Some scientists have discussed identifying terrapins as a sentinel species for the health of estuaries. Not having terrapin in the bay does not necessarily mean the bay is unhealthy, but the decline of this turtle (or the blue crab) could increase the population of smaller plant grazing invertebrates they eat throwing off the balance within the system.
Sea Grant trains local volunteers to survey for these creatures within our bay area. Trainings usually take place in April and surveys are conducted during May and June. This year we will be training volunteers in the Perdido area on April 10 at the Southwest Branch of the Pensacola Library on Gulf Beach Highway. That training will begin at 10:00 AM. For Pensacola Beach the training will be on April 15 at the Navarre Beach Sea Turtle Conservation Center on Navarre Beach. That training will begin at 9:00 AM. A third training will take place on April 22 at the Port St. Joe Sea Turtle Center in Port St. Joe. For more information on diamondback terrapins contact me at the Escambia County Extension Office – (850) 475-5230 ext. 111.
Boats at a calm rest in Massalina Bayou, Bay County, Florida.
Wow! I was so excited to hear the news. Dad had just called to invite me on a deep sea trip out of Galveston. I had grown up fishing but had never been to sea. My mind raced – surely the fish would be bigger than any bass or catfish we ever caught. I day dreamed for a few moments of being in the newspaper with the headline, “Local Teen Catches World Record Red Snapper”.
It seemed more like a Christmas Morning when dad woke me up for our 100-mile car trip to the coast. We hurried to breakfast just a few hours before sunrise. I had the best fluffy pancakes with a lot of syrup, washed down with coffee with extra cream and sugar. I was wide awake and ready for the fishing adventure of a lifetime!
The crew welcomed us all aboard and helped us settle in. Dad was still tired and went to nap below deck. I was outside taking in all the sights of a busy head boat, including the smell of diesel fuel, bait, and dressed fish. About an hour into my great fishing adventure things started to change. I grew queasy and tired. I went to find my dad and he was already sick. I looked at him and then turned around to go out the ship’s door. My eyes saw the horizon twist sideways and my brain said “WRONG!!!” – this was my first encounter with seasickness.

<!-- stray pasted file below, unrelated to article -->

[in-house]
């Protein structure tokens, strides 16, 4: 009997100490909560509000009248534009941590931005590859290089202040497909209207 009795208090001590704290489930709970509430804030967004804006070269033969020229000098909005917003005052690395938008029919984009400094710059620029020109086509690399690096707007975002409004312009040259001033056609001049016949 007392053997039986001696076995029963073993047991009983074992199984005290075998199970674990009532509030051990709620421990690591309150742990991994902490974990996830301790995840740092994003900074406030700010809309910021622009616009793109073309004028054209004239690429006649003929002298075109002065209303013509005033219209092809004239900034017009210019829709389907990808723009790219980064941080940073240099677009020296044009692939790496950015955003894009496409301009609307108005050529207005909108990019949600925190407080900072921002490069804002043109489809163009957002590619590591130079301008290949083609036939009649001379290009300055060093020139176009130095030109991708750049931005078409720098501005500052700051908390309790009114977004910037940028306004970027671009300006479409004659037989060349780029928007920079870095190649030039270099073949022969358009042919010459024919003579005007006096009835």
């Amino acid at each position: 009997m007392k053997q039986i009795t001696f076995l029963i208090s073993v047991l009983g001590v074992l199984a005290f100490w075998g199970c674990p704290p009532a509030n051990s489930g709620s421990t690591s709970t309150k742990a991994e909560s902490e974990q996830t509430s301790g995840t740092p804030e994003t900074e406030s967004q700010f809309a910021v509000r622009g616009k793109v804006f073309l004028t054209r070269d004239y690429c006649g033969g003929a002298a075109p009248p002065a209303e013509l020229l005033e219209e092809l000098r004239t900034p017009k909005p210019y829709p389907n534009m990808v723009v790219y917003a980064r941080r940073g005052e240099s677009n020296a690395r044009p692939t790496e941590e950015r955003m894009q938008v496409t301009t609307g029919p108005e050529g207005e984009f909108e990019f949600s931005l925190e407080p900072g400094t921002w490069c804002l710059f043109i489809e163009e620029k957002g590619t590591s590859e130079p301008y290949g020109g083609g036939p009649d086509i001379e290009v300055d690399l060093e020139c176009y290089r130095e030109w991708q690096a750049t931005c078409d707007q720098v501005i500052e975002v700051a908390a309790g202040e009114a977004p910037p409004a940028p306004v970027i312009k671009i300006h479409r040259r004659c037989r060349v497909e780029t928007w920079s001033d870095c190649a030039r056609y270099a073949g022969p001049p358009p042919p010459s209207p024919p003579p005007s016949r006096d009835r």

The crew quickly moved both of us back outside. I was issued a pair of elastic pressure wristbands – the elastic holds a small ball into the underside of your wrist. The attention and sympathy might have made me feel a little better but there was really no recovery until we got back into the bay an excruciating 6 hours later. There were no headlines to write this day, only the chance to watch others catch fish while my stomach and head churned – often in opposite directions.
Fast forward to today, decades later. I often make trips into Gulf to help deploy artificial reefs without any problems with motion sickness. Some of my success in avoiding seasickness are lessons I learned from that dreadful introduction to deep sea fishing long ago.
- Be flexible with your schedule to maximize good weather and sea conditions. If you are susceptible to motion sickness in a car or plane this is an important indicator. Sticking to an exact time and date could set you up for a horrible experience. Charter companies want your repeat business and to enjoy the experience over and over again.
- Get plenty of rest before your fishing adventure. Come visit and if necessary spend the night. Start your day close to where you will be boarding the boat.
- Eat the right foods. You don’t need much food to start the day, keep it light and avoid fatty or sugary diet items. As the day goes by, eat snacks and lunch if you get hungry.
- Stay hydrated and in balance. Take in small sips when you are queasy or have thrown up. You need to drink but consuming several bottles of water in a short time period can create nausea.
- Avoid the smell zone. When possible, position yourself on the vessel to avoid intense odors like boat exhaust or fish waste in order to keep your stomach settled. It is best to stay away from other seasick individuals as their actions can influence your nausea.
- Mind over matter – Have confidence. Knowing you have prepared yourself to be on the water with sleep, diet, and hydration is often enough to avoid seasickness. However, if you routinely face motion or seasickness then a visit with your doctor can provide the best options to make your days at sea a blessing. Their help could be the final ingredient in your personal recipe for great times on the water with friends and family.
For more information, contact Scott Jackson at the UF/IFAS Extension Bay County Office at 850-784-6105.